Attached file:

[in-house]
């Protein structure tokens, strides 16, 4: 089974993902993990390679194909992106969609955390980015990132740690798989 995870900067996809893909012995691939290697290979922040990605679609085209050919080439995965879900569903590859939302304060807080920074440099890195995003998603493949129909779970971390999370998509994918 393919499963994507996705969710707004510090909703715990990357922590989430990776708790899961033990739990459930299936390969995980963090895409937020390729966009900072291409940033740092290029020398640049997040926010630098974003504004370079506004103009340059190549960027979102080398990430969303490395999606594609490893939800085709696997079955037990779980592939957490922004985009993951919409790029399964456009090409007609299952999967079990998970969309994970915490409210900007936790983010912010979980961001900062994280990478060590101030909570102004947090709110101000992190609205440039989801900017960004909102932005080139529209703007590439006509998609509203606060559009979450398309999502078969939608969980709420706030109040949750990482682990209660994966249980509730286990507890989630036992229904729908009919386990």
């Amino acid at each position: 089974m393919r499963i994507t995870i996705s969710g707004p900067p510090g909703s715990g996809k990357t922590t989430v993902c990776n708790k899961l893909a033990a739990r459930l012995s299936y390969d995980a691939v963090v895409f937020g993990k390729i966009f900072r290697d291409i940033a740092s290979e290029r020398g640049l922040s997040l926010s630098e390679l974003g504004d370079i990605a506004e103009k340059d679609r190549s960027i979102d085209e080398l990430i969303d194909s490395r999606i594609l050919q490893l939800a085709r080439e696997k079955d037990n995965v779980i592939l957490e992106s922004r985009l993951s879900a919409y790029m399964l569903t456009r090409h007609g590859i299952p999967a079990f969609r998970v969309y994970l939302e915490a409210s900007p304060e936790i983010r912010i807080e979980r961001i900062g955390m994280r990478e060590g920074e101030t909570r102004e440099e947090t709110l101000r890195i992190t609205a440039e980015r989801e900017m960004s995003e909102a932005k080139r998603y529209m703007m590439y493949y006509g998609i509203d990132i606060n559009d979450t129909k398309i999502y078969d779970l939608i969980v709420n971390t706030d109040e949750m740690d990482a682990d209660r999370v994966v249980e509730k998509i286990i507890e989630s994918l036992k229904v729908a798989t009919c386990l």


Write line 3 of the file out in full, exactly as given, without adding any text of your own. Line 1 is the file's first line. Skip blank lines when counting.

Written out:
């Amino acid at each position: 089974m393919r499963i994507t995870i996705s969710g707004p900067p510090g909703s715990g996809k990357t922590t989430v993902c990776n708790k899961l893909a033990a739990r459930l012995s299936y390969d995980a691939v963090v895409f937020g993990k390729i966009f900072r290697d291409i940033a740092s290979e290029r020398g640049l922040s997040l926010s630098e390679l974003g504004d370079i990605a506004e103009k340059d679609r190549s960027i979102d085209e080398l990430i969303d194909s490395r999606i594609l050919q490893l939800a085709r080439e696997k079955d037990n995965v779980i592939l957490e992106s922004r985009l993951s879900a919409y790029m399964l569903t456009r090409h007609g590859i299952p999967a079990f969609r998970v969309y994970l939302e915490a409210s900007p304060e936790i983010r912010i807080e979980r961001i900062g955390m994280r990478e060590g920074e101030t909570r102004e440099e947090t709110l101000r890195i992190t609205a440039e980015r989801e900017m960004s995003e909102a932005k080139r998603y529209m703007m590439y493949y006509g998609i509203d990132i606060n559009d979450t129909k398309i999502y078969d779970l939608i969980v709420n971390t706030d109040e949750m740690d990482a682990d209660r999370v994966v249980e509730k998509i286990i507890e989630s994918l036992k229904v729908a798989t009919c386990l």